The danger in false transparency. . .

The last week of May is always a big time for sixth graders over at Salem Middle School because many of the fall season sport coaches hold interest meetings for sixth graders who want to learn more about playing on school teams.

And my kids are always completely jazzed!  One of the hardest parts of being a sixth grader is that you can’t play school sports for the entire year.  Becoming a seventh grader means getting the shot to try out…to earn a jersey….to be a part of a group…to do something that you love every day after school.

For middle schoolers, it doesn’t get any better than that! 

Last year, I was surprised when two of my nonathletic boys stopped by after class to pick my brains about tryouts.   Both were super students with incredible charisma and I know that they’re going to be remarkably successful in our world, but neither played on teams outside of school and neither had the kind of physical size or coordination that characterizes the best athletes in our building.

While I was pretty sure that neither would earn a spot on one of our teams, I had no intention of discouraging them from pursuing their dream of playing for our school.  Having coached for 16 years, I knew that tryouts would be a good experience for both—-taking risks, trying new things, and dealing with failure is a characteristic of the top-achievers in any field.

Then they told me they wanted to try out for our school’s football team.

 

 

 

 

 

 

 

by  ktylerconk (Germany) 

Football is probably the one sport in middle school that small, nonathletic boys trying to make their first team should completely avoid!  

Practices are tough, as coaches mentally prepare boys in full pads to take a hit.  Working in 90 degree heat, tackling drills happen dozens of times each week pairing hulking eighth graders who’ve played for three or four years against peers that haven’t hit their growth spurt yet!  Grueling conditioning runs—essential for ensuring that players can physically protect themselves late in a game when they are exhausted—close every practice.

During my time as an assistant coach on a middle school football team, I’d seen dozens of kids who regretted their decision to try out.  They’d hide under their helmets in the practice line with tears in their eyes, afraid of being hit, but even more afraid of being embarrassed in front of 80 peers.  Over time, they’d surrender and turn in their gear—but the damage was always done.

So I immediately tried to counsel my students to safety.  “Are you sure you want to try out for football?  It’s a pretty tough sport, you know.  Why not wait for the basketball, baseball or soccer season?”

Their reply blew me away:  “We’re going to be great at football, Mr. Ferriter.  We completely dominate in Madden 2008 on our PlayStations.  No one can beat us!”

These two boys who had never played an organized sport in their life—-let alone an organized sport where physicality is essential for success and where brutal hits are commonplace—-had convinced themselves that football was the right sport for them because of their video game prowess.  In their minds, mastering skills with digital players on an electronic field in their living rooms translated somehow into an belief that they would excel on a real field wearing real pads trying to tackle 200-pound kids without breaking their necks!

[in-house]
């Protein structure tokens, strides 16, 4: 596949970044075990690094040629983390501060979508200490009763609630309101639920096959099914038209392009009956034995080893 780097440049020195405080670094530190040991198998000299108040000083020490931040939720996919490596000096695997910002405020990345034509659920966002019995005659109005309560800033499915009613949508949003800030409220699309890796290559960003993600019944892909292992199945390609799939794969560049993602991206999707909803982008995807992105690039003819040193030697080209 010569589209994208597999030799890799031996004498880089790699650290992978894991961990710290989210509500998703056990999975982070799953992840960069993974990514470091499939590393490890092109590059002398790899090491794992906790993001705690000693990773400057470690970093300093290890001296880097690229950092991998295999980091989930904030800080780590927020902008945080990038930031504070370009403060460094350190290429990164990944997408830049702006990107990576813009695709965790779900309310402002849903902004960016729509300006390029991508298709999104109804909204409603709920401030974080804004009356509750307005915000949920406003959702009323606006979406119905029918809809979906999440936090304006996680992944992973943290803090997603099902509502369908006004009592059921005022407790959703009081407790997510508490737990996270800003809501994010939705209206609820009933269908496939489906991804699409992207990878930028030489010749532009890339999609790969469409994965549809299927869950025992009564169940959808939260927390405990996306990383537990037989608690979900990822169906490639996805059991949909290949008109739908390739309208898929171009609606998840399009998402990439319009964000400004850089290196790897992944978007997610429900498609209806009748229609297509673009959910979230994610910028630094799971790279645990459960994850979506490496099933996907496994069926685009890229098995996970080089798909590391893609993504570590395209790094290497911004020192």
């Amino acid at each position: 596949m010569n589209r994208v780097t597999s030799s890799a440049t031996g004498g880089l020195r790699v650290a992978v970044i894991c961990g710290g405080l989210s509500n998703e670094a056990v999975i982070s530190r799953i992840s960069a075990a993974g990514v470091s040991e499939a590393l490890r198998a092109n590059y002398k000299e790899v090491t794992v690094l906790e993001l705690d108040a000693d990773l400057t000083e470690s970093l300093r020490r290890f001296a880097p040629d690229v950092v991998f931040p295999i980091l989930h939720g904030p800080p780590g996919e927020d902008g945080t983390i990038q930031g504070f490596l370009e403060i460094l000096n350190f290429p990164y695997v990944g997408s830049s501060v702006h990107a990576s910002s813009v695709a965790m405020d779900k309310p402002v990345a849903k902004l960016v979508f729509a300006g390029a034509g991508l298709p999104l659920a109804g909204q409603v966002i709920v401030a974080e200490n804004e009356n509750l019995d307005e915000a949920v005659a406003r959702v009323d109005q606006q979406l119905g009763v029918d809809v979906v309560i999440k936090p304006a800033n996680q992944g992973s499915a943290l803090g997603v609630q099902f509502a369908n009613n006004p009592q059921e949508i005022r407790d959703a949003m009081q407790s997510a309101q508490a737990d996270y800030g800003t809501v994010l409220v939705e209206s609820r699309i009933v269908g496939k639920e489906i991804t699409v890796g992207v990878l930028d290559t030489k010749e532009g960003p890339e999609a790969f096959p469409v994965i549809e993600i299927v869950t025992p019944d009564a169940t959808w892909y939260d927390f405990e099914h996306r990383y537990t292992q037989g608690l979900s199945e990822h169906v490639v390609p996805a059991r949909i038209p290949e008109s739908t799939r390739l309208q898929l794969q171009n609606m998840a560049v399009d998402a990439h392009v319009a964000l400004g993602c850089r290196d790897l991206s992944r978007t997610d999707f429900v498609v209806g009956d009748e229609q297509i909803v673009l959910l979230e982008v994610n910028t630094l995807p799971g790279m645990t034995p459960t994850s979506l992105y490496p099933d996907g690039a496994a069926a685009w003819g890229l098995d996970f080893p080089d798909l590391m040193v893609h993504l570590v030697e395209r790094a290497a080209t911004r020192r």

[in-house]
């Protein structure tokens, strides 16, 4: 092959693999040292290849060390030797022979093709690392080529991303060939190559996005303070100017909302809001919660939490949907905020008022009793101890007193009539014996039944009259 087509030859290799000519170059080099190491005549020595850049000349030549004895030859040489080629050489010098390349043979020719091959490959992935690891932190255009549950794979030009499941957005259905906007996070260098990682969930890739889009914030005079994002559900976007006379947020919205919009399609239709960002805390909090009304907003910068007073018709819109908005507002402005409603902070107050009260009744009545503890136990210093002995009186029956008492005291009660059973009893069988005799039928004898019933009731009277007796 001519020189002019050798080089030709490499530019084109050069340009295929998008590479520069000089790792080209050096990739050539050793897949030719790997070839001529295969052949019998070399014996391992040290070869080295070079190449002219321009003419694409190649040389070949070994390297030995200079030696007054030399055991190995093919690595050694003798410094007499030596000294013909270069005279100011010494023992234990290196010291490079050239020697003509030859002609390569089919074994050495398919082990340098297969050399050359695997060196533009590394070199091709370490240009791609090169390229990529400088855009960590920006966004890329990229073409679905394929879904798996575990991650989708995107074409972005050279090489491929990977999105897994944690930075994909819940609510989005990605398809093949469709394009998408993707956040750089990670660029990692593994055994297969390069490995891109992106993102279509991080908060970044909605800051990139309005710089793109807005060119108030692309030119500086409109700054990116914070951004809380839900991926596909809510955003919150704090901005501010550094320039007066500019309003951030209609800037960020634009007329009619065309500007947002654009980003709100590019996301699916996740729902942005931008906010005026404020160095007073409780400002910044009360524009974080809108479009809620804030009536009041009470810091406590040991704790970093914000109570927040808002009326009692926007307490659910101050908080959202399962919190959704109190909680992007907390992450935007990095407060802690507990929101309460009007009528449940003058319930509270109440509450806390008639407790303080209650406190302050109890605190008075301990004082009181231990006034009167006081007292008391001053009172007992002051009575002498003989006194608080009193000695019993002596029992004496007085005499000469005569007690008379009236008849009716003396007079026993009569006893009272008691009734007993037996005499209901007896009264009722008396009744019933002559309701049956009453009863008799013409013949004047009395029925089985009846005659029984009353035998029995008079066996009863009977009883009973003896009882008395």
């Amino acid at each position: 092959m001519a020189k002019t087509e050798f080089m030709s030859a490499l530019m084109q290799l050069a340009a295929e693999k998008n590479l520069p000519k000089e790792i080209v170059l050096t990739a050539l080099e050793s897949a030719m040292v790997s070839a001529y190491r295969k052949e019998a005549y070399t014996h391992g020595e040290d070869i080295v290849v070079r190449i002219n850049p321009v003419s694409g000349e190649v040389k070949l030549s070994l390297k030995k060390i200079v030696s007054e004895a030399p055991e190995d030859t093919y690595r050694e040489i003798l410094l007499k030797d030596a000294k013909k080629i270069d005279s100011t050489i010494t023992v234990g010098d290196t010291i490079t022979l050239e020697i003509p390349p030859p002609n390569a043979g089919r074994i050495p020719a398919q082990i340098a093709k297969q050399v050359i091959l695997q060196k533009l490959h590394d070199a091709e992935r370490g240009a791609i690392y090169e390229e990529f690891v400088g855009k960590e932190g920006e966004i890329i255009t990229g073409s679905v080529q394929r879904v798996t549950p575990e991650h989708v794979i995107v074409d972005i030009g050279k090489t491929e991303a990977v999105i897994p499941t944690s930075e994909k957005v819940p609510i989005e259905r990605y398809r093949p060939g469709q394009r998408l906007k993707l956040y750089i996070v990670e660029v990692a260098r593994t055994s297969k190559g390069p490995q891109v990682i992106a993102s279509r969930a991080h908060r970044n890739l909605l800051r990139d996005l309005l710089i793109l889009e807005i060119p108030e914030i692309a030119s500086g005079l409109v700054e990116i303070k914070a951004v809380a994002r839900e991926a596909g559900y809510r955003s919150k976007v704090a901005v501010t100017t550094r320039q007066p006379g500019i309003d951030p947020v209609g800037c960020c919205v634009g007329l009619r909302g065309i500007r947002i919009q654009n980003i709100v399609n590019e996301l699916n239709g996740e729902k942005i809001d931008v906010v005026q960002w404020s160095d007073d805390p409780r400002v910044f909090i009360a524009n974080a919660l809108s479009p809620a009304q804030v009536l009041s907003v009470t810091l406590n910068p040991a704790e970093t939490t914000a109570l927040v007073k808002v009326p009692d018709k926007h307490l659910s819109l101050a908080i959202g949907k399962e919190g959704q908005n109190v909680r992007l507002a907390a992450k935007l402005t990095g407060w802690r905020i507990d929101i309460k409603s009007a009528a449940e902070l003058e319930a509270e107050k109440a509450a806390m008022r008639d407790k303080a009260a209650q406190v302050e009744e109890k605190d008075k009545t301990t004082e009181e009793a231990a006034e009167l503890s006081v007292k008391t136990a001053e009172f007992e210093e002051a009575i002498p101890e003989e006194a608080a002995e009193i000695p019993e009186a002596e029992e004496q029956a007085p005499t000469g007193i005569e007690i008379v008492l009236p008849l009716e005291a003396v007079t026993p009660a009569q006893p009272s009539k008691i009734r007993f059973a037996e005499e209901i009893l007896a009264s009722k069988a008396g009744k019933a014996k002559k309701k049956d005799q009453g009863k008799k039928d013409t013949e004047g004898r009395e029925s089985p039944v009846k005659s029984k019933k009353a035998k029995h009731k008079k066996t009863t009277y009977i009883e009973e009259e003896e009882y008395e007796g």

Wild, huh?

But not uncommon at all for today’s kids.  I’ve had students tell me how good they are at playing the guitar, only to find out that they’re referring to the plastic video game versions that come with Guitar Hero.  Others have told me how much they want to be a soldier because “war seems fun” on Call of Duty or that they’re “new favorite sport is tennis,” even though the only racket they’ve ever held is a Wii remote.

Somewhere along the line, I started blaming these kinds of mistaken beliefs on the “false transparency” that video games breed.  Becoming more “realistic” by the year, new digital toys seem to provide the “complete experience” for users who walk away believing that they “know” just what it means to be a rock star, battlefield general, or super-jock.

I was first introduced to the idea of false transparency in the writing of researcher Dan Lortie, who writes about the damage done in education by parents and policymakers laying claim to a sophisticated level of understanding about the work of teachers based on the 12 years they’ve spent sitting behind desks as public school students.  Everyone thinks that they know what it means to be a teacher (see here and here), but their perceptions are flawed–based on nothing more than superficial observations made as students or as parents.

But now I’m starting to wonder whether a similar false transparency is hurting our kids?  There are so many opportunities to “experience” the world through digital media—-virtual field trips, online dissections, electronic simulations—that you could literally make it through life without leaving your living room.

Now, anyone who reads the Radical regularly knows that I’m a huge believer in digital learning experiences—especially in times when budgets are tight and the potential for real-life, hands-on learning grows less and less likely every day.

I’m just starting to wonder whether one of the unintended consequences of easy access to electronic experience is that we’re raising a generation of children who have a flawed sense of their personal strengths and weaknesses?  Are middle schoolers—-who love fantasy and imagination to begin with—confused, failing to find the line between fiction and reality when determining what they “know” and “can do?”

Interesting questions, huh?